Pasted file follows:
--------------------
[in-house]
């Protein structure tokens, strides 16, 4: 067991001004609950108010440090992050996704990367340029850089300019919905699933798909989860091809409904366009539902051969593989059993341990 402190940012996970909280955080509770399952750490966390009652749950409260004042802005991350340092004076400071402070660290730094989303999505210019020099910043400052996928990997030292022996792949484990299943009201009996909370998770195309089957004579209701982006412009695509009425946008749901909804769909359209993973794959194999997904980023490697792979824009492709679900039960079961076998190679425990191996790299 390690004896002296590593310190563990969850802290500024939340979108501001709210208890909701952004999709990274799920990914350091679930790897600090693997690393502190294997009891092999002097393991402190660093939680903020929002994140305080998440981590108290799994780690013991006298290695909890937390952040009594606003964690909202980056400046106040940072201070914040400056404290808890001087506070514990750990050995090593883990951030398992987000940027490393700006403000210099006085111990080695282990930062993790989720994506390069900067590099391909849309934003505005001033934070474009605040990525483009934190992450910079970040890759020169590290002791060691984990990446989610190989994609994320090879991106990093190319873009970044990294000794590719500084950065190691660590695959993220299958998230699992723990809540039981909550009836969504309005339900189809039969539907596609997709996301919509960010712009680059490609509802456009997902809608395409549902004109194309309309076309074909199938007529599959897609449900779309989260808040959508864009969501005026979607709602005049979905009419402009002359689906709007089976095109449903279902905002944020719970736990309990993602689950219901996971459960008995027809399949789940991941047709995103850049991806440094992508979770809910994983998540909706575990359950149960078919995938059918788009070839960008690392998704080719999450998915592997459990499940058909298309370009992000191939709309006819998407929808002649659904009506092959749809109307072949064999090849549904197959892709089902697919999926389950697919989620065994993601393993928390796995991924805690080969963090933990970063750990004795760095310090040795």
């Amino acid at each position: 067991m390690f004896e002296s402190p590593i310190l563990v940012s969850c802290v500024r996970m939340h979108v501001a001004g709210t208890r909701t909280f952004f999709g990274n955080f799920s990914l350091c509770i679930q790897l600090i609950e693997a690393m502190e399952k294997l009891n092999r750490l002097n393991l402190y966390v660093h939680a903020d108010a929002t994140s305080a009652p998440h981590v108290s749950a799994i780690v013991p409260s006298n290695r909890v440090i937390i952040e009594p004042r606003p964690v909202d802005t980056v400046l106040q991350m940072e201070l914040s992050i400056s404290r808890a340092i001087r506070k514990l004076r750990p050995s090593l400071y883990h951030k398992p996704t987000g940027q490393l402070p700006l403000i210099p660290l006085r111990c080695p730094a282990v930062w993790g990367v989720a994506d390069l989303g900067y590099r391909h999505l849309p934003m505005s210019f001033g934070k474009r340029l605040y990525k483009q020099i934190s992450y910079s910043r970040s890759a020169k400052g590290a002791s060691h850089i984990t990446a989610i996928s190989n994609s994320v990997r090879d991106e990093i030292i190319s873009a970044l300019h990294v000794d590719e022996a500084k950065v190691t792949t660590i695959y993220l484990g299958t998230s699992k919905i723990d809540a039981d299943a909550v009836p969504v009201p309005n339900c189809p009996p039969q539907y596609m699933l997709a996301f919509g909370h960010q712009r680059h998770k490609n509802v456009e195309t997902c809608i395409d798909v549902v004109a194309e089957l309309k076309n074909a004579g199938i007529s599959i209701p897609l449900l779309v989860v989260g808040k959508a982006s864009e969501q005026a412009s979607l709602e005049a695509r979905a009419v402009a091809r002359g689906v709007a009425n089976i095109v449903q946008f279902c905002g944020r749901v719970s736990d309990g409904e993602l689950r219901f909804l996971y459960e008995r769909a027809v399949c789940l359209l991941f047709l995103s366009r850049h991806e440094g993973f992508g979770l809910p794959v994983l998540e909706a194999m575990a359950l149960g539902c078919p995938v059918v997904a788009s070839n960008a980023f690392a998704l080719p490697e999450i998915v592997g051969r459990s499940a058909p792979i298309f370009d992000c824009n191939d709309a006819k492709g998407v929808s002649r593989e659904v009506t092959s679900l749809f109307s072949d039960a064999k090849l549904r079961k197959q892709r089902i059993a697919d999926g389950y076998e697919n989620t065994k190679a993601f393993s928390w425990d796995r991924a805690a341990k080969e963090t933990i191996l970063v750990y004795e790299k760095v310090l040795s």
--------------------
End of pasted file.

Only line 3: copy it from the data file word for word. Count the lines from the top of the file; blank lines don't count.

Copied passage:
């Amino acid at each position: 067991m390690f004896e002296s402190p590593i310190l563990v940012s969850c802290v500024r996970m939340h979108v501001a001004g709210t208890r909701t909280f952004f999709g990274n955080f799920s990914l350091c509770i679930q790897l600090i609950e693997a690393m502190e399952k294997l009891n092999r750490l002097n393991l402190y966390v660093h939680a903020d108010a929002t994140s305080a009652p998440h981590v108290s749950a799994i780690v013991p409260s006298n290695r909890v440090i937390i952040e009594p004042r606003p964690v909202d802005t980056v400046l106040q991350m940072e201070l914040s992050i400056s404290r808890a340092i001087r506070k514990l004076r750990p050995s090593l400071y883990h951030k398992p996704t987000g940027q490393l402070p700006l403000i210099p660290l006085r111990c080695p730094a282990v930062w993790g990367v989720a994506d390069l989303g900067y590099r391909h999505l849309p934003m505005s210019f001033g934070k474009r340029l605040y990525k483009q020099i934190s992450y910079s910043r970040s890759a020169k400052g590290a002791s060691h850089i984990t990446a989610i996928s190989n994609s994320v990997r090879d991106e990093i030292i190319s873009a970044l300019h990294v000794d590719e022996a500084k950065v190691t792949t660590i695959y993220l484990g299958t998230s699992k919905i723990d809540a039981d299943a909550v009836p969504v009201p309005n339900c189809p009996p039969q539907y596609m699933l997709a996301f919509g909370h960010q712009r680059h998770k490609n509802v456009e195309t997902c809608i395409d798909v549902v004109a194309e089957l309309k076309n074909a004579g199938i007529s599959i209701p897609l449900l779309v989860v989260g808040k959508a982006s864009e969501q005026a412009s979607l709602e005049a695509r979905a009419v402009a091809r002359g689906v709007a009425n089976i095109v449903q946008f279902c905002g944020r749901v719970s736990d309990g409904e993602l689950r219901f909804l996971y459960e008995r769909a027809v399949c789940l359209l991941f047709l995103s366009r850049h991806e440094g993973f992508g979770l809910p794959v994983l998540e909706a194999m575990a359950l149960g539902c078919p995938v059918v997904a788009s070839n960008a980023f690392a998704l080719p490697e999450i998915v592997g051969r459990s499940a058909p792979i298309f370009d992000c824009n191939d709309a006819k492709g998407v929808s002649r593989e659904v009506t092959s679900l749809f109307s072949d039960a064999k090849l549904r079961k197959q892709r089902i059993a697919d999926g389950y076998e697919n989620t065994k190679a993601f393993s928390w425990d796995r991924a805690a341990k080969e963090t933990i191996l970063v750990y004795e790299k760095v310090l040795s």